Two of the province’s top doctors are urging Manitobans to be careful while on vacation and get vaccinated as soon as possible as cases rise.
Provincial Deputy Director of Public Health Dr Jazz Atwal said on Wednesday they were constantly reviewing the data to make decisions and the situation was changing rapidly.
The cases will increase much more, he warned. The seven-day average for new cases is up 60% from a week ago. For now, however, they are not changing any of the public health measures.
But that doesn’t mean they won’t change at any time.
“We are already talking about what else can be done,” he said. âThere are many factors that go into making decisions about public health orders. We look at things like the severity of the illness, compliance with pending orders and cases. There is no specific trigger. But don’t worry about the numbers, listen to Voicemail. ”
As more fully vaccinated people become infected, Atwal said the unvaccinated still make up the bulk of hospitalizations and intensive care admissions. He also warned that omicron would become the dominant strain of COVID very soon. As of Wednesday, there were 18 cases in the province.
Atwal also had some promising news. The province now offers monoclonal antibody treatment to those infected with COVID-19 and did not have antibodies in their system, to boost their immune response to the virus.
âWhile it is not a substitute for vaccination, it can reduce the risk of hospitalization for people at high risk of serious illness,â he said.
This is the first treatment offered to outpatients in Manitoba. Atwal explained that the treatment is an injection that gives the body temporary antibodies to help the immune system fight infection. It is given to a person within seven days of the first sign of symptoms.
To get this treatment, people have to meet certain criteria. They must have a positive COVID test, have no vaccine or are only partially vaccinated, have no history of COVID infection and be over 40 years of age. Some may be eligible if they are over 18 and have a health condition, or are immunocompromised due to a medical condition or health treatment, regardless of their vaccine status or previous infection with COVID- 19.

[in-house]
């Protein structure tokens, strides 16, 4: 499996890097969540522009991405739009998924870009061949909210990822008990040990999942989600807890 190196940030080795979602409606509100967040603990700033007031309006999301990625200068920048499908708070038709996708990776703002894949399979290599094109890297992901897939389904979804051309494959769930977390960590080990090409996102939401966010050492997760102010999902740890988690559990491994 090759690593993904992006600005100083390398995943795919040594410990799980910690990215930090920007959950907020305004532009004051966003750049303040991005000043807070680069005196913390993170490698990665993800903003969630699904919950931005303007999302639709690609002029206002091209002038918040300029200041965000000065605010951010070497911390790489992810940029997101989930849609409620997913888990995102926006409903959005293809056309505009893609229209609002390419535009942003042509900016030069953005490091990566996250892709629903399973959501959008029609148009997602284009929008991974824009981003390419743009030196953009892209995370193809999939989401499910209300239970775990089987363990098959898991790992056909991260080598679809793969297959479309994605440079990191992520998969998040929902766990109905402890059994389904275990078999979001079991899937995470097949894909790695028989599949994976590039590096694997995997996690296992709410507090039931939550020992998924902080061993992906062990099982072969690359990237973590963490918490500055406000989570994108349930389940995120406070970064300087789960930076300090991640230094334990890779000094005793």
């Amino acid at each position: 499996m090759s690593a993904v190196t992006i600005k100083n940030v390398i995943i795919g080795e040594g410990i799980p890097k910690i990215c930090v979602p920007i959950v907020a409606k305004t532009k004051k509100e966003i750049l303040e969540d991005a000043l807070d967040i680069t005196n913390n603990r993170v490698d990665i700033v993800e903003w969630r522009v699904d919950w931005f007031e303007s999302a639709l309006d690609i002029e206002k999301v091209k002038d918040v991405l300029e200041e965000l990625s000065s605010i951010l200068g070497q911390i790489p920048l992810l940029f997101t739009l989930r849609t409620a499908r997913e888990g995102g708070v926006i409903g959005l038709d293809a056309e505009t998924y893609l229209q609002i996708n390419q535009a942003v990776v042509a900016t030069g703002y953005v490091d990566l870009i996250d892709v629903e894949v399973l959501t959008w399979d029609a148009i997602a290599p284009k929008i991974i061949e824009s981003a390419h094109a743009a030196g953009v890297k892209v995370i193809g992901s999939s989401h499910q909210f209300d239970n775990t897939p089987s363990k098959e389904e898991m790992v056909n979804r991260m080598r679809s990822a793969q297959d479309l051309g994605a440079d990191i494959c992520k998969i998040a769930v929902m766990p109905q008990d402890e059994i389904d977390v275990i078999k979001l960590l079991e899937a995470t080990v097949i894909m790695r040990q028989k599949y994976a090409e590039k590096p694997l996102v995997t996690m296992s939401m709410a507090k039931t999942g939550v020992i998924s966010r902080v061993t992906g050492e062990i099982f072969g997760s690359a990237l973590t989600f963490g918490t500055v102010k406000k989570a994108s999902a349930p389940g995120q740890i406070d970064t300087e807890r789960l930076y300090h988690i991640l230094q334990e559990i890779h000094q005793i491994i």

If you’re eligible, you’ll be referred for treatment, Atwal said.
He reiterated that everyone must do their part to limit the spread of the virus by complying with health orders, limiting contact, wearing masks and getting vaccinated if they are eligible and as soon as possible.
Rapid test kits – which parents can opt out of – are also being distributed to schools across the province. Manitoba Education announced on Wednesday that classes will resume on January 10 to give the province more time and collect data on the spread of omicron.
The vaccination campaign has so far seen more than 2.3 million doses distributed across the province, said Dr Joss Reimer, medical lead for the provincial vaccine implementation task force. This includes more than 55,000 doses given to children aged five to 11 years. As of Wednesday, 44% of children in this age group received at least one dose. For the province as a whole, 87 percent of Manitobans are now fully immune and 89 percent have received at least one dose.
To speed up vaccine rollout during the holidays, Reimer said they are reassigning staff to make more appointments available at provincial clinics and asking some medical students to return during the holidays to work as vaccinators.
âIf you’re having trouble getting an appointment at a provincial site, keep trying, as we are adding more appointments,â she said. âYou can also call doctors’ offices and pharmacies. There are hundreds of sites and options for you to choose from. ”
In the event that the omicron variant turns out to be less serious, Atwal said there may be a silver lining in the current situation. They closely monitor compliance with commands and messages. Omicron is more contagious, he said, which means there will be more cases. The severity of the variant is still unknown.
“To be considered less serious, the results would have to be 90% less serious compared to what we experienced in the delta variant.”